Gates’ money is everywhere

Bill Gates is putting his billions into education advocacy, writes the New York Times. That includes “financing educators to pose alternatives to union orthodoxies on issues like the seniority system and the use of student test scores to evaluate teachers, ” creating new advocacy groups and “bankrolling many of the Washington analysts who interpret education issues for journalists and giving grants to some media organizations.”

“We’ve learned that school-level investments aren’t enough to drive systemic changes,” said Allan C. Golston, the president of the foundation’s United States program. “The importance of advocacy has gotten clearer and clearer.”

The foundation spent $373 million on education in 2009, the latest year for which its tax returns are available, and devoted $78 million to advocacy — quadruple the amount spent on advocacy in 2005. Over the next five or six years, Mr. Golston said, the foundation expects to pour $3.5 billion more into education, up to 15 percent of it on advocacy.

“It’s Orwellian in the sense that through this vast funding they start to control even how we tacitly think about the problems facing public education,” Berkeley Education Prof. Bruce Fuller tells the Times.

Researchers are careful about criticizing big-spending foundations, says Rick Hess. “Everybody’s implicated.”

The Gates Foundation funds the Education Equality Project, Education Trust, Education Week and public radio and television stations that cover education policies, the Times notes. (And a whole lot more.)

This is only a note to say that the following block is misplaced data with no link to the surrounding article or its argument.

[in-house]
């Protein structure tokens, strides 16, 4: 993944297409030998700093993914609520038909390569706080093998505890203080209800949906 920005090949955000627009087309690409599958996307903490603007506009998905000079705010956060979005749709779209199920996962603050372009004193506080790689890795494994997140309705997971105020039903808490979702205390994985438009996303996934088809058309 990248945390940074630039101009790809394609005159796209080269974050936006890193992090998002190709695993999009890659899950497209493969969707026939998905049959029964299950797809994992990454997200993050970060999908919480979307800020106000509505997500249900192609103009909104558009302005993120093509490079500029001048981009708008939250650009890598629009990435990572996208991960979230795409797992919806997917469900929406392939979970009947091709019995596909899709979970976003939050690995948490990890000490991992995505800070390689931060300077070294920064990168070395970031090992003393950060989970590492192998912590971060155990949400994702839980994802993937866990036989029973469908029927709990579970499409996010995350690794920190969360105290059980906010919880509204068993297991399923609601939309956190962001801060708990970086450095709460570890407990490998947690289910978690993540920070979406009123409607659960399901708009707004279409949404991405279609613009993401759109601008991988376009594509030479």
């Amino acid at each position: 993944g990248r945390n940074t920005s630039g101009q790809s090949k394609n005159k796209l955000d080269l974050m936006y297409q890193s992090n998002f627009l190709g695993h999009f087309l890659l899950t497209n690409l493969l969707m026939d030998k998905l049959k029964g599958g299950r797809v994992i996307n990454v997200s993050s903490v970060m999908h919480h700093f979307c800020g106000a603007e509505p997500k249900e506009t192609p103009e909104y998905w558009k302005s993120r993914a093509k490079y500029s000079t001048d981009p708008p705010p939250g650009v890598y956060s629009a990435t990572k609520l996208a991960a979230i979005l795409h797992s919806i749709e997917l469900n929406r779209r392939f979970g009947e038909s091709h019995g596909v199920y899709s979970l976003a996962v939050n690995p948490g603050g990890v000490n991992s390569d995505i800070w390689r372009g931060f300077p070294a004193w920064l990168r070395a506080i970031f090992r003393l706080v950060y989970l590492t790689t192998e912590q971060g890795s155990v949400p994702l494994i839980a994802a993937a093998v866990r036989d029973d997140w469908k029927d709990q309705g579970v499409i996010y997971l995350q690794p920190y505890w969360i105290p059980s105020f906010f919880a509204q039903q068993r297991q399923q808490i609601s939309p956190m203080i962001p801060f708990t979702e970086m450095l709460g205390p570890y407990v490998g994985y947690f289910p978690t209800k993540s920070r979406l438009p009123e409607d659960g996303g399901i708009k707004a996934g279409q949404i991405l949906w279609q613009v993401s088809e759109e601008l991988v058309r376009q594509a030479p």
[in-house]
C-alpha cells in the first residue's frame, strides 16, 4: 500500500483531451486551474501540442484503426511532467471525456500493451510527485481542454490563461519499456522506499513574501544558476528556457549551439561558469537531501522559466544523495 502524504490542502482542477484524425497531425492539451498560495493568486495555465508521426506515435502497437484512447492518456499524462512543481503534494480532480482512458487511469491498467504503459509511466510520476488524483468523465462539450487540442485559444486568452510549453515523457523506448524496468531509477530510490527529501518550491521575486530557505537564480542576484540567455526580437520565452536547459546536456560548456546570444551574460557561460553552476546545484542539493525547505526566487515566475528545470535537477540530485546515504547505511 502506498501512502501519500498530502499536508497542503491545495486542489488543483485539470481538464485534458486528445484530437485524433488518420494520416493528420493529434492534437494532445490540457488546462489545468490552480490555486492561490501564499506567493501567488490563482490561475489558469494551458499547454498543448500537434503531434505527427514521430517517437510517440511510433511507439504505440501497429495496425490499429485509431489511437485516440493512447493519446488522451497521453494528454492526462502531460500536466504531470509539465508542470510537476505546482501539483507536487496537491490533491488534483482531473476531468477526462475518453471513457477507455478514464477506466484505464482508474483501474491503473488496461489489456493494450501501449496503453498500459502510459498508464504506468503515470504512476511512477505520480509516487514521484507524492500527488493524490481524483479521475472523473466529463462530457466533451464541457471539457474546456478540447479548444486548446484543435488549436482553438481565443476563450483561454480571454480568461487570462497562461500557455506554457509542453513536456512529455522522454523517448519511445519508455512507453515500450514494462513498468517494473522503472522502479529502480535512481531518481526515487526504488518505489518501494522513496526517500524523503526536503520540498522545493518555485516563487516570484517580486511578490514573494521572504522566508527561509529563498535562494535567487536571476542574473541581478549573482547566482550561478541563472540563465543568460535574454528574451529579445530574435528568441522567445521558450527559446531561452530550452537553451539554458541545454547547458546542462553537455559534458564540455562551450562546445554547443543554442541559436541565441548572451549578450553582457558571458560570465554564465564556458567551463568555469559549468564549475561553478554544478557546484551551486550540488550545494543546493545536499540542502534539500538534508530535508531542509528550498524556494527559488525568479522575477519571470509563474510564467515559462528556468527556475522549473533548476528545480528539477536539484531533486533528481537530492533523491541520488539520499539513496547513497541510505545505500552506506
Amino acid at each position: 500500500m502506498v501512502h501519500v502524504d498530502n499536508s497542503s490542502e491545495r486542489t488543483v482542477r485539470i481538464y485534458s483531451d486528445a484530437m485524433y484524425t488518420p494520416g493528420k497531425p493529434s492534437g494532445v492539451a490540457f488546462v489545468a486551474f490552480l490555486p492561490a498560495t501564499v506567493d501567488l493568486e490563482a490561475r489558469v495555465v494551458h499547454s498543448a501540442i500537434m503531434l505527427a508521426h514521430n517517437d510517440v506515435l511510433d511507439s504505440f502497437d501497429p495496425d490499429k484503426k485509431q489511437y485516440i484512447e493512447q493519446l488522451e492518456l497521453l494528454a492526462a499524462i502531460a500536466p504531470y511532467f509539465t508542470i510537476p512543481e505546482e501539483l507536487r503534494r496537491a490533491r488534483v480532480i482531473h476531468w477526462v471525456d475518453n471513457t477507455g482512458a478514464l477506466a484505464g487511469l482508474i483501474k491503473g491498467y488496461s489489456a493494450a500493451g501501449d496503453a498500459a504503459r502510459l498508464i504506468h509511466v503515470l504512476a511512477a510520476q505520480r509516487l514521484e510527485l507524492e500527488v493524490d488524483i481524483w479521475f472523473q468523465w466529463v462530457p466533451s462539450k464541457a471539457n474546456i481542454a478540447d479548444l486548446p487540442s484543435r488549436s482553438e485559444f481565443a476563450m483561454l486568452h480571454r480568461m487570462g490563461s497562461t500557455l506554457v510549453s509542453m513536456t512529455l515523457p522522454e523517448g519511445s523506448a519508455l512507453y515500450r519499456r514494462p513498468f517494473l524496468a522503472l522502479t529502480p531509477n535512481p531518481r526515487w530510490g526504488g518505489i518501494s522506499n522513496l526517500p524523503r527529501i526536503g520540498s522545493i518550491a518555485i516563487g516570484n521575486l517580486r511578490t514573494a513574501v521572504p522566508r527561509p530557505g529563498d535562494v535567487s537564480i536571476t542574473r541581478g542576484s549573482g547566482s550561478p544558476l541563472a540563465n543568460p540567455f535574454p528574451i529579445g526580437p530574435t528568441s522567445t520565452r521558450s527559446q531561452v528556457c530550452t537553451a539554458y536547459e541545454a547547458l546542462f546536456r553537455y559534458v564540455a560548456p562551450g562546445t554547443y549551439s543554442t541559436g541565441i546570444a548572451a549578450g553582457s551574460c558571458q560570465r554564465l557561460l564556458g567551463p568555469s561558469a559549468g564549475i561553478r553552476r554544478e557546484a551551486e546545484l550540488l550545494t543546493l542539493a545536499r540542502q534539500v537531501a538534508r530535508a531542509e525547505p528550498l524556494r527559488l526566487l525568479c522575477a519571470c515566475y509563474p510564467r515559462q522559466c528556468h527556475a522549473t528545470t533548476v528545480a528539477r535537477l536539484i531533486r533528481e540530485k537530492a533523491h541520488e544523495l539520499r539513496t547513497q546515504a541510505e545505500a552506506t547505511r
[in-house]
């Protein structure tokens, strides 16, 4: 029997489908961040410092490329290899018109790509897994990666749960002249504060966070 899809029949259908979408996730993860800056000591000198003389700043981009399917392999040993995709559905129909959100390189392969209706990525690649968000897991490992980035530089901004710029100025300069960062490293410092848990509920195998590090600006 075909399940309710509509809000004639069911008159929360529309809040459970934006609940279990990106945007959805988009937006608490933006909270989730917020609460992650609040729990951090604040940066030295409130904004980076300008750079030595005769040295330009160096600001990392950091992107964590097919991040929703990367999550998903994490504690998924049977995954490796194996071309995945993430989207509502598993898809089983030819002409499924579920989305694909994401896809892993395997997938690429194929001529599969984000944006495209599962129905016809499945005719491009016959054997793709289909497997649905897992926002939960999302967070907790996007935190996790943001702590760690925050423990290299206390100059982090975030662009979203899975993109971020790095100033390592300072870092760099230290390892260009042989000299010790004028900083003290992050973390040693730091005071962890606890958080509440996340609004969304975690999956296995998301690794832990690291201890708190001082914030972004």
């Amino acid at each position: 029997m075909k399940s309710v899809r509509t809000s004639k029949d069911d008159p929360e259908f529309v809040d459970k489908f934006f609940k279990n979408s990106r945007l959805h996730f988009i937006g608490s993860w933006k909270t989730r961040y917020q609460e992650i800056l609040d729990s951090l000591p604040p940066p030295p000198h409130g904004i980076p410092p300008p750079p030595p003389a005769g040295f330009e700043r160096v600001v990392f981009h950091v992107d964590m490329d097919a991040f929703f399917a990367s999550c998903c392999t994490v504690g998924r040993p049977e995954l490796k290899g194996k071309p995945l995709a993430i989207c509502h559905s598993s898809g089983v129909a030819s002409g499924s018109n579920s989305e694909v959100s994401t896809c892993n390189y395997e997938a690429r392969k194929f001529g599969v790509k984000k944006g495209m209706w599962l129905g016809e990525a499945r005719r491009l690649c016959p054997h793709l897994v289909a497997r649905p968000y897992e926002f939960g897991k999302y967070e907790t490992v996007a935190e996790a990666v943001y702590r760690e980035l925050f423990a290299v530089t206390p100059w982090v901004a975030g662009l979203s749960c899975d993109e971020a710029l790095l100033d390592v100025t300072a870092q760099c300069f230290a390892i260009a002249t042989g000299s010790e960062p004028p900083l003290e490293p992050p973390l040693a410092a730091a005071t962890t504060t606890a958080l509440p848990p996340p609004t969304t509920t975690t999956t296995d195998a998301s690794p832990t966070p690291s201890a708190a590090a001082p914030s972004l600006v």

Harvard, for instance, got $3.5 million to place “strategic data fellows” who could act as “entrepreneurial change agents” in school districts in Boston, Los Angeles and elsewhere. The foundation has given to the two national teachers’ unions — as well to groups whose mission seems to be to criticize them.

The Gates Foundation is not Dr. Evil, responds Rick Hess, who says his “implicated” quote referred to all education foundations, not just Gates.  He’s written in the past that few researchers bite the hand that feeds them — or might feed them in the future.

“Academics, activists, and the policy community live in a world where philanthropists are royalty–where philanthropic support is often the ticket to tackling big projects, making a difference, and maintaining one’s livelihood. Even individuals and organizations who also receive financial support from government grants, tuition, endowment, or interest groups are eager to be on good terms with the philanthropic community.”

The Gates Foundation’s efforts to influence public policy through research and advocacy resembles “the Ford Foundation’s decades-long effort to change educational finance policy through the far less democratic approach of litigation or Ford’s current giant investment in promoting a very particular equity agenda,” Hess writes.